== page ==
But comedians on the late-night TV circuit were quick to point out that Trump's promise came just days after he made a failed attempt to stop the publication of Michael Wolff's tell-all book, "Fire and Fury: Inside the Trump White House".
"Somebody said to me on that, they said, 'You know, it's a great idea softening up those laws, but you may get sued a lot more, '" Mr. Trump, who propagated false rumors that Barack Obama was born in Africa and that the father of Senator Ted Cruz had aided the assassination of John F. Kennedy, said at the time.
Publicly elected officials have a higher bar to meet because, unlike private citizens, statements made about them are probably a matter of public importance.
Trump also threatened to "open up" libel laws during the 2016 campaign.
He said the current laws do not represent American values, such as fairness.
Trump has said he could support a revised DACA bill in exchange for immigration reforms that would include a U.S./Mexico border wall. "If they were strong, it would be very helpful".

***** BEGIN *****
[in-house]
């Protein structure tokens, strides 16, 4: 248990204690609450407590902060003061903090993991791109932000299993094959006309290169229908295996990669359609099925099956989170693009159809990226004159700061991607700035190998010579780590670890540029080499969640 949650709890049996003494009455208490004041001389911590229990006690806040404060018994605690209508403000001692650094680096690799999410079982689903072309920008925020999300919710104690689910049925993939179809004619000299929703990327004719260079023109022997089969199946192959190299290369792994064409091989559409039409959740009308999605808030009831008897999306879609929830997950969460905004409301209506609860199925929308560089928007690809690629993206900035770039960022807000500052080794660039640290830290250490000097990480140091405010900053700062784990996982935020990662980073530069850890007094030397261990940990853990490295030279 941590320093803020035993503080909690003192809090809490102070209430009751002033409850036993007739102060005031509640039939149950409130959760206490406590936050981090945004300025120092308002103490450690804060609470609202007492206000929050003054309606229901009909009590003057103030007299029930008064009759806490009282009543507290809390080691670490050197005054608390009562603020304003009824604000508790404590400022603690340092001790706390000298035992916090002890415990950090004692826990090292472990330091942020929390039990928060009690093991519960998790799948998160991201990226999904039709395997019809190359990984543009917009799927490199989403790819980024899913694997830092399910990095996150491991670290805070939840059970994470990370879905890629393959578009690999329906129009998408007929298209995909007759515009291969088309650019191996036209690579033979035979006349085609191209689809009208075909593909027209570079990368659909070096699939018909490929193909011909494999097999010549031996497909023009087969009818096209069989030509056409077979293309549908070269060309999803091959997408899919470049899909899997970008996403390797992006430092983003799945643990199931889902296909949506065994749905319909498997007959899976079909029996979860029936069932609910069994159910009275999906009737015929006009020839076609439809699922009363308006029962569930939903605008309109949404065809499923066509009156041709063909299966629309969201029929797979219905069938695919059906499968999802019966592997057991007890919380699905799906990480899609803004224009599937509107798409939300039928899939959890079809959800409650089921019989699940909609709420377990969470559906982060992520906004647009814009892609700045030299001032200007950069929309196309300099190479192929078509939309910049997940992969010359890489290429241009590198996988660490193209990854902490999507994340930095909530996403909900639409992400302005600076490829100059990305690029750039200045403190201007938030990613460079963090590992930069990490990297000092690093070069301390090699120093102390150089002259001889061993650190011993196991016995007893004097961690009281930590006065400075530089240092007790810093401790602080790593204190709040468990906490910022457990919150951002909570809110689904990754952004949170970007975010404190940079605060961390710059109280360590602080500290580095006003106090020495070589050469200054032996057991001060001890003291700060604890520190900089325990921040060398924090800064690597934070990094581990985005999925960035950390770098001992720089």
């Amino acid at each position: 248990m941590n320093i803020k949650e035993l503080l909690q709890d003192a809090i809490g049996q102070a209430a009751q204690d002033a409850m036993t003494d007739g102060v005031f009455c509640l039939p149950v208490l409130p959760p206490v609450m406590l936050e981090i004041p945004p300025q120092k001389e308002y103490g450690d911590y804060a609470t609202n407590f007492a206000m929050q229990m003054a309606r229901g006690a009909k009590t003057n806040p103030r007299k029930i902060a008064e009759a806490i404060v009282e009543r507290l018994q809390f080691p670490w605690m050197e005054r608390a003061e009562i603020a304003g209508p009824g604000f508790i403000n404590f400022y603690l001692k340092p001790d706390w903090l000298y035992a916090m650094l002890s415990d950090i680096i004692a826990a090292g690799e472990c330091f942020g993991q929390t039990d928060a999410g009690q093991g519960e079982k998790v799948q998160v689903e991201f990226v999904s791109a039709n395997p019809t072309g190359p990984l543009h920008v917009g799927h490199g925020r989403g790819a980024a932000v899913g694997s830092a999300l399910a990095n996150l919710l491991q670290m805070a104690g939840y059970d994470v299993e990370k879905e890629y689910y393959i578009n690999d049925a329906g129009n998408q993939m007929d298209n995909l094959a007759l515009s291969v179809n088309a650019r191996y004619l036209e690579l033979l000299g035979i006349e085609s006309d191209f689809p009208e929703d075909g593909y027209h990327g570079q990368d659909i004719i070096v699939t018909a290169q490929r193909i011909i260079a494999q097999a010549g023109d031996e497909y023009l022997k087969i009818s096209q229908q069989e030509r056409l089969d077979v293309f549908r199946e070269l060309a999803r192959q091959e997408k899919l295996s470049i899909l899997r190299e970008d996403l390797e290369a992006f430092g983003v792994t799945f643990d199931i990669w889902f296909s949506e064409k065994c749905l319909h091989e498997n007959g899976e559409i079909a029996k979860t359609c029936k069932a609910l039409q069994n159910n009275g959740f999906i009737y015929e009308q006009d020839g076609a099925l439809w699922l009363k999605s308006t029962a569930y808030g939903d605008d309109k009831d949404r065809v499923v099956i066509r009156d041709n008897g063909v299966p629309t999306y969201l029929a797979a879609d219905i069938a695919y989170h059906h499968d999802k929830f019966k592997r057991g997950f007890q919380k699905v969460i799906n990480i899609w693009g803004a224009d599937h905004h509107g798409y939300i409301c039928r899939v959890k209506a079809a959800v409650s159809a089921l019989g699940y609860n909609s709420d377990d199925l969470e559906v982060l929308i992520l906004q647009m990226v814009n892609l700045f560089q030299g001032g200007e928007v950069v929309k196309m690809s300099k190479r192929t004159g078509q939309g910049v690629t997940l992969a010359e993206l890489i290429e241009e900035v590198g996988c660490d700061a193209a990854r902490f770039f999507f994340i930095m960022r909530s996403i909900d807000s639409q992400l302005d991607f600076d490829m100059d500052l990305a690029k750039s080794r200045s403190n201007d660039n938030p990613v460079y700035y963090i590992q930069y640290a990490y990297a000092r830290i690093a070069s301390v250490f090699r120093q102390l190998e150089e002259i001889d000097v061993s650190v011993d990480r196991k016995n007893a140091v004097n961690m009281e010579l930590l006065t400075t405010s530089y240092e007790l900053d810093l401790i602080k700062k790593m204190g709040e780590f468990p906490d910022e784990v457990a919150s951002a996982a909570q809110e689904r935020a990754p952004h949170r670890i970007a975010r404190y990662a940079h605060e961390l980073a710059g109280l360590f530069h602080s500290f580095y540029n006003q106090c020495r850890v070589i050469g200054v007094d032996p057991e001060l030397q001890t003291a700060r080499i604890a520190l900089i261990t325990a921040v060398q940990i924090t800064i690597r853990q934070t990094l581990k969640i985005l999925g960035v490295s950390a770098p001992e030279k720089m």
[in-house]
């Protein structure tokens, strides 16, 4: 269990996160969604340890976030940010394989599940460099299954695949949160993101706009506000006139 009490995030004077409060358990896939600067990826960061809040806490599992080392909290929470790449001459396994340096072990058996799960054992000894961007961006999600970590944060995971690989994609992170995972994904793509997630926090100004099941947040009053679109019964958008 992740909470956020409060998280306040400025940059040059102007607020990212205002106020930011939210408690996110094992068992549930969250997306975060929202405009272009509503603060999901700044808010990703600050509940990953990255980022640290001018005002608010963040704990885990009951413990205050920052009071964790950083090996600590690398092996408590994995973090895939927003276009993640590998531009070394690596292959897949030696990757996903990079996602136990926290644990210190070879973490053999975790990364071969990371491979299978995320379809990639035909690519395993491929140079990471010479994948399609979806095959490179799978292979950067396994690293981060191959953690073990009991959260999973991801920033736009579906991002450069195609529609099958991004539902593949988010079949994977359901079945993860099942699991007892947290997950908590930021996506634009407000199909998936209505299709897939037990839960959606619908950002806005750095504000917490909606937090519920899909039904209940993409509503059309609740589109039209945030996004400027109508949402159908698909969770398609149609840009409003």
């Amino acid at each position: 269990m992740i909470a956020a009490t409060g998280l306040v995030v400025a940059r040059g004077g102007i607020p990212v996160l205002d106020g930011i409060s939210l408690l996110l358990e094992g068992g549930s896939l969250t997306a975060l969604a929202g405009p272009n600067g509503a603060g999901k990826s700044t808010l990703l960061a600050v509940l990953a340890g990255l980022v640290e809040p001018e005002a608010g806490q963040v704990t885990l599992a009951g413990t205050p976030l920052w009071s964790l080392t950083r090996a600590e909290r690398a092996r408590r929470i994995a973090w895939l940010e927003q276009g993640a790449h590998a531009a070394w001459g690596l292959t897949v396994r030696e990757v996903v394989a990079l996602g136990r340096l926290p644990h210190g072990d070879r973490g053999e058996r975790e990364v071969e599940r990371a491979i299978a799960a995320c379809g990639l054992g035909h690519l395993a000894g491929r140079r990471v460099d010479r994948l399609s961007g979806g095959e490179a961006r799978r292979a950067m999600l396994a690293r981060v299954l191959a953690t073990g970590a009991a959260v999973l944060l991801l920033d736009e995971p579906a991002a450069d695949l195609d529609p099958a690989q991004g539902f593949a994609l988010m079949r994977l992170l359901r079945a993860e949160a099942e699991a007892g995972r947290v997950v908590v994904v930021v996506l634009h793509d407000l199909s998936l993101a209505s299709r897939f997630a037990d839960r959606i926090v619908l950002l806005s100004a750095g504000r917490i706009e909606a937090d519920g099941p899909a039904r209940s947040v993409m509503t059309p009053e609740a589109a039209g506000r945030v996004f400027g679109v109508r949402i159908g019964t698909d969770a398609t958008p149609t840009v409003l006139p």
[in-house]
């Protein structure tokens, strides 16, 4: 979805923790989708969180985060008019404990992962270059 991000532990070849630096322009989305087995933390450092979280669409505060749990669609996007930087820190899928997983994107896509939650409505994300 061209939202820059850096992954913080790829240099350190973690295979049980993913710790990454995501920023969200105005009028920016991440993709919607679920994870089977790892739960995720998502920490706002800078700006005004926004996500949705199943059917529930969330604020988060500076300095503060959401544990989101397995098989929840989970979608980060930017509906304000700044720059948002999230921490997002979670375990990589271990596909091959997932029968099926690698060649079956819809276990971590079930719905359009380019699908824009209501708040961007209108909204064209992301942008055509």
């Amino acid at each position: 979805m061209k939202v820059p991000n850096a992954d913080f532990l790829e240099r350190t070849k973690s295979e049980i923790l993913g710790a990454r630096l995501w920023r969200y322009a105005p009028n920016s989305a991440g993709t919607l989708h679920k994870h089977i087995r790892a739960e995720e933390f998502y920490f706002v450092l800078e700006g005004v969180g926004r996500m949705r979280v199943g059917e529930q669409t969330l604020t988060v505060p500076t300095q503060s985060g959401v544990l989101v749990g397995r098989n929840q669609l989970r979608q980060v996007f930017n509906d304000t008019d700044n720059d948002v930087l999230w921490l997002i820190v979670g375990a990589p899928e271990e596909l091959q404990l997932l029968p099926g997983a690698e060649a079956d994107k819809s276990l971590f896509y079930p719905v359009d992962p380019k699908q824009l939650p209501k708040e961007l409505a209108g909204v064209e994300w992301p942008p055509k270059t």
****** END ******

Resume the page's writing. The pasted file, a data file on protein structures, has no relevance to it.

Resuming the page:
Awkward: Trump praises Martin Luther King, Jr. after his racist comments
Trump reportedly described the homelands of migrants arriving in the U.S. as "sh*tholes" while at the White House on Thursday. The New York Times later reported the same comment , citing unnamed people with direct knowledge of the meeting.
Trump's longtime personal lawyer, Michael D. Cohen, filed a defamation lawsuit against BuzzFeed News for publishing, last January, a salacious and mostly unsubstantiated intelligence dossier that purported to describe how Russian Federation had aided the Trump campaign.
The singer previously suggested she would if Trump became president.
Trump has floated changes to libel statutes in response to negative media coverage in the past, saying as recently as October that it's "disgusting the press is able to write whatever it wants to write".
He also pledged during his presidential campaign to "open up" libel laws "so when they write purposely negative and terrible, false articles, we can sue them and win lots of money".
They wouldn't cease and desist, so now President Trump is targeting libel laws in an effort to silence his critics.
In the 1964 case New York Times v. Sullivan, the court found that a journalist who published erroneous information about a public figure without knowing it was wrong was constitutionally protected.